Interviewer: Any male reader who has a pulse will be enamored with your heroine, Diana Hunt. Are 60% of the CIA's female field operatives really chosen for their seductive good looks?
Ed: What I referenced in the book is that 60% of all international assassins are female. That was an Interpol statistic I came across years ago, so the percentage may be different today. I wanted Diana to have a dark past, to have been exploited by her government in a sexual way. Unattractive females don't make for very good bait in honey traps!
I did meet a former military female remote viewer. She was a career intelligence officer, both in and outside the remote viewing unit. She was no femme fatale, but an effective officer. I'm sorry to say she was tragically killed in an auto accident several years ago in Russia. The paranoid part of me would like more information about how exactly she was killed.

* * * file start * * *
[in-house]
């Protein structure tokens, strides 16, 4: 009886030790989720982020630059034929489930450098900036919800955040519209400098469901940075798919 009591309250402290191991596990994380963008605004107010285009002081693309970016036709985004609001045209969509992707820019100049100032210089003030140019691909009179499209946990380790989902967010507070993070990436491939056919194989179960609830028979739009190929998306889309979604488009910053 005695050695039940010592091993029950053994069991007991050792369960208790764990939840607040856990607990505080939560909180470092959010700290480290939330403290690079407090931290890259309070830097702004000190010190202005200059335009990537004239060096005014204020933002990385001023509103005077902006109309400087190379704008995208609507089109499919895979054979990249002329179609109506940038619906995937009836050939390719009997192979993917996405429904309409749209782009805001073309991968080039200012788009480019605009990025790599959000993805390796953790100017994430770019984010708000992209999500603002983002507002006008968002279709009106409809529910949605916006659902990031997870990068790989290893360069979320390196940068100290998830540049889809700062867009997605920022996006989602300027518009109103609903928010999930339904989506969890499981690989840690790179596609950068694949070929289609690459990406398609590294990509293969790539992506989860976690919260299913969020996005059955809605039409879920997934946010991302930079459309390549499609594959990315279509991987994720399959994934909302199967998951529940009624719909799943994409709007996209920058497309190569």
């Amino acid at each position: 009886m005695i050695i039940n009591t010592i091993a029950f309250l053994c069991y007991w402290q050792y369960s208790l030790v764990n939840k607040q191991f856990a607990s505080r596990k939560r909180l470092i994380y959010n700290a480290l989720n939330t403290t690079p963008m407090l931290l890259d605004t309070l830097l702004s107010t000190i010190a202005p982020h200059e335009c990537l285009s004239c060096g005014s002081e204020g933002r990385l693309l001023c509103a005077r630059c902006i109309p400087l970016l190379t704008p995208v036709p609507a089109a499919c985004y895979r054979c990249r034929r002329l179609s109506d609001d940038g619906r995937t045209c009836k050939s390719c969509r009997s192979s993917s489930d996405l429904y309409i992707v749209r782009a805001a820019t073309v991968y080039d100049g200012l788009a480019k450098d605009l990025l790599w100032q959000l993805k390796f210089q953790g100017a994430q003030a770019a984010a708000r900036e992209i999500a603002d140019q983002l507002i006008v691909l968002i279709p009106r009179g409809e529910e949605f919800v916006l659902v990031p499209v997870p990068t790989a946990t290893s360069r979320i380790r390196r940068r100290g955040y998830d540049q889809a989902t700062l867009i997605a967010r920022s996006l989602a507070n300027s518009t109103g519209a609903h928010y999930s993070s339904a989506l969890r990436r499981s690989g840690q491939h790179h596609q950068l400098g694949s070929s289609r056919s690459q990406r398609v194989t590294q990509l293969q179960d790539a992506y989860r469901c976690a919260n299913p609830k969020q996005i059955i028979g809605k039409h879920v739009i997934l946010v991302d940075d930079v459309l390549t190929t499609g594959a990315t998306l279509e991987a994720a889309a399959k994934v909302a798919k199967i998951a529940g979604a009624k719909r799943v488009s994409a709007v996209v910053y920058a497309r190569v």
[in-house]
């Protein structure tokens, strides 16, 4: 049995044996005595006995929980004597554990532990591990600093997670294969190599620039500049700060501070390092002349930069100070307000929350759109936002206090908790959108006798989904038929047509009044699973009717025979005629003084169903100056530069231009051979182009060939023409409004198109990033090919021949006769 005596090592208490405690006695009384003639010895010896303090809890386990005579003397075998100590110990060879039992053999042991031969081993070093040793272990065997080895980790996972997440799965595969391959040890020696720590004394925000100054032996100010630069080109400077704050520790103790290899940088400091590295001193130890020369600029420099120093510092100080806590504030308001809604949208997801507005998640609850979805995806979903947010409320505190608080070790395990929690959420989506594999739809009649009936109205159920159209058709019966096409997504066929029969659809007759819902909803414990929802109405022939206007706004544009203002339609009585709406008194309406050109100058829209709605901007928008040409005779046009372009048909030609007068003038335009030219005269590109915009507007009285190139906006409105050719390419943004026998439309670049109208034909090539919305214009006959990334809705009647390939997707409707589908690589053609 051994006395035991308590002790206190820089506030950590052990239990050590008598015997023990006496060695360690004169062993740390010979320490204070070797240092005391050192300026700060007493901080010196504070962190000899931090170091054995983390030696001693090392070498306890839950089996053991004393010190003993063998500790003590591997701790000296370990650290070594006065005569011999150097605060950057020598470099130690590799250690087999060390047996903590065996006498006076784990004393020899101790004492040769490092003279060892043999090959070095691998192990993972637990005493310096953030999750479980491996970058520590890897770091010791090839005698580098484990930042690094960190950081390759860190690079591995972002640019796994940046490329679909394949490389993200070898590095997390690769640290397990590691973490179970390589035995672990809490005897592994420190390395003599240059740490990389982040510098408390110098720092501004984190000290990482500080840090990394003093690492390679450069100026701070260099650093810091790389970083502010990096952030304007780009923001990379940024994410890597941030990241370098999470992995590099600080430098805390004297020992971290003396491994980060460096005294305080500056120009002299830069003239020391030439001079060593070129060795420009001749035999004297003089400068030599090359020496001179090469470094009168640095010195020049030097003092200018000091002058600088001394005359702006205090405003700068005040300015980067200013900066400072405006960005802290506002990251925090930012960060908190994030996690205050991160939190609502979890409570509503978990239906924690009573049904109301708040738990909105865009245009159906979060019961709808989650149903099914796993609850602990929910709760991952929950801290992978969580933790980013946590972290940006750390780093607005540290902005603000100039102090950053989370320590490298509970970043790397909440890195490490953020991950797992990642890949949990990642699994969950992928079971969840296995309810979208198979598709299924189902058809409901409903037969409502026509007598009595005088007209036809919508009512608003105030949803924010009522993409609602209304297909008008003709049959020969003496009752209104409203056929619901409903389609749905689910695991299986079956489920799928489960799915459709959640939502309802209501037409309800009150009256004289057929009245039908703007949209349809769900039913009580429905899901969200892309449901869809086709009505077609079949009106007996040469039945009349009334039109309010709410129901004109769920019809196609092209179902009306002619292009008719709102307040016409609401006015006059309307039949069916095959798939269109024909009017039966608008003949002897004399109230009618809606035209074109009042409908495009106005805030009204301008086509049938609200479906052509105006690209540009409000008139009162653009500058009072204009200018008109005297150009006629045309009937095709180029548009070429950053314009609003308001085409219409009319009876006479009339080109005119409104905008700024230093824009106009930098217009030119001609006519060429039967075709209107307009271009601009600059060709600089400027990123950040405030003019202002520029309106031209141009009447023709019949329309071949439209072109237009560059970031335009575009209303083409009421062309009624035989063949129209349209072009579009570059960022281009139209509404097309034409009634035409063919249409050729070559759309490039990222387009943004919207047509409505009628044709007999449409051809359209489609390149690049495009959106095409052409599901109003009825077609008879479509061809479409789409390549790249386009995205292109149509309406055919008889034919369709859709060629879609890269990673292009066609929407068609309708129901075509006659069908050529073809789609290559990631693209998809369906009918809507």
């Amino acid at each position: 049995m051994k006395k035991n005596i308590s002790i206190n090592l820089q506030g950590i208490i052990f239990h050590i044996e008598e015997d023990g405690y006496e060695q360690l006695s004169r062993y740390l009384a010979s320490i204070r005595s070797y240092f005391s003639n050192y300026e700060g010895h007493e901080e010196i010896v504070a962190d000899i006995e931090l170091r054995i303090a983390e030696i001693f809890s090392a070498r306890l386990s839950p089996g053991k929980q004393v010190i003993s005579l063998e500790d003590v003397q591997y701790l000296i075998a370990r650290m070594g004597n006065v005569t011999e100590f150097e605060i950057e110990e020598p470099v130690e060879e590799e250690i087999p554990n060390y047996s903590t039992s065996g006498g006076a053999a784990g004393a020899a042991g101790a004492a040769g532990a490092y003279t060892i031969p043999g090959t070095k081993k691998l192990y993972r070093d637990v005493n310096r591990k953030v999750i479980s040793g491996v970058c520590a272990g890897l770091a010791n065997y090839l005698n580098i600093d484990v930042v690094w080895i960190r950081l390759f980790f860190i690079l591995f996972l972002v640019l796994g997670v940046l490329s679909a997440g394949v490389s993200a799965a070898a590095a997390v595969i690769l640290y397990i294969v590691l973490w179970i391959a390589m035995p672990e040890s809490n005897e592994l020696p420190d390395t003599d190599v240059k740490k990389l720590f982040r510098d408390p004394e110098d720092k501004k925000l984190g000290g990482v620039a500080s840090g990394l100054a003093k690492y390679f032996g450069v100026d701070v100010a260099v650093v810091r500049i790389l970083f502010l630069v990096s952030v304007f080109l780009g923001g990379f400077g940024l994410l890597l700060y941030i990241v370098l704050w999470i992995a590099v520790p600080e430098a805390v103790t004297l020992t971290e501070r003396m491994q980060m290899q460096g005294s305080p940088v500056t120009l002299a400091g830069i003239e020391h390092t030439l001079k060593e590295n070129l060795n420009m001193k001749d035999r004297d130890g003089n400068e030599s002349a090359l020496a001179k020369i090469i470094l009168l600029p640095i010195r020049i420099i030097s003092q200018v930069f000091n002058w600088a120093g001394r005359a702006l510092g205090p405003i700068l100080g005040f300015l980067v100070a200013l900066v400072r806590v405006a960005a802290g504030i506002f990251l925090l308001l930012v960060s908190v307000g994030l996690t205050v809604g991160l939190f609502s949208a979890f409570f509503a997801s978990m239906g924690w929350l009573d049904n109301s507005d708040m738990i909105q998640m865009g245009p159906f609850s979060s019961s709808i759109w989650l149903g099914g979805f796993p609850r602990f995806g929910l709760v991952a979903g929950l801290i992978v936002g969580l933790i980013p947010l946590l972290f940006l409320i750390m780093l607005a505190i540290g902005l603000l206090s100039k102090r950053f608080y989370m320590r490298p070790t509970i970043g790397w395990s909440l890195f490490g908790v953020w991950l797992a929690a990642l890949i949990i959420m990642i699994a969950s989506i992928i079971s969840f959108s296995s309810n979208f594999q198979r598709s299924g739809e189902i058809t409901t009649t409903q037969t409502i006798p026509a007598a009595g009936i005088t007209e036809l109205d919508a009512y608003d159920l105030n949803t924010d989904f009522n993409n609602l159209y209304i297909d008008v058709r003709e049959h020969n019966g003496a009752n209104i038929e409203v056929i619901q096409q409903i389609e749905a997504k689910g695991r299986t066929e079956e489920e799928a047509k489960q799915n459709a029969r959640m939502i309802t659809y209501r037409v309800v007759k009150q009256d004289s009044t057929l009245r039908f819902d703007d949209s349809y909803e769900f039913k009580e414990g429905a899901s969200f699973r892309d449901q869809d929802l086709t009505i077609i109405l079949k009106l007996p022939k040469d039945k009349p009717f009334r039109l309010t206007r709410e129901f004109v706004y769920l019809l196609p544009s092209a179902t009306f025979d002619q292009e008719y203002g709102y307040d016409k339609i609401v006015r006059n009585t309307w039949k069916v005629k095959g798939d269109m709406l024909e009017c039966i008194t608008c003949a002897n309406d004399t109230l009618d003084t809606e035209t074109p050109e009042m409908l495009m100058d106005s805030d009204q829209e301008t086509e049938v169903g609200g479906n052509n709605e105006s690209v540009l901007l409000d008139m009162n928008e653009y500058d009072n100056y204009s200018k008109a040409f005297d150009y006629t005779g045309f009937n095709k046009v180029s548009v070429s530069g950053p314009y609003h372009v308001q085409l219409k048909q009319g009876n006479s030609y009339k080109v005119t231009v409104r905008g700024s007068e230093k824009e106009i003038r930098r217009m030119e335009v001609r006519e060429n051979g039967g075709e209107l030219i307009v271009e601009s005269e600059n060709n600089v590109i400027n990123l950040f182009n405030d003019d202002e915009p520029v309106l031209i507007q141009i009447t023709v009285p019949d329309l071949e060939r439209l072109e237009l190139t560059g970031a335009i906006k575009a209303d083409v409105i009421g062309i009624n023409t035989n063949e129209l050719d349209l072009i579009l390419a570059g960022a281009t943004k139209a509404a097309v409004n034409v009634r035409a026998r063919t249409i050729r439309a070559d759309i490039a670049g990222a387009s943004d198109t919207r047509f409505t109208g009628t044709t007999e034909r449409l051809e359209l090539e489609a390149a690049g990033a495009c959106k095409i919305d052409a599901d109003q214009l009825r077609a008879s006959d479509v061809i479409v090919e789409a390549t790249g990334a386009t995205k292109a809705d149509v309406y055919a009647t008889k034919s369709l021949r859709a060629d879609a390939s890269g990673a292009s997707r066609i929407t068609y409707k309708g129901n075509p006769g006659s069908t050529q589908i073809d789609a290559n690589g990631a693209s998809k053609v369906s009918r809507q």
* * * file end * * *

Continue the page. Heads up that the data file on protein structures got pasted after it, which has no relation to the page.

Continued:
Interviewer: Apart from the action and conspiracy theories, your novel also deals with the very real and tragic plight of the Burmese people. I've been following the story of Aung San Suu Kyi for many years, but the drug trade in the Golden Triangle has remained largely unreported in the West. Tell us about your experiences in Thailand and Burma (Myanmar), and how it affected your novel?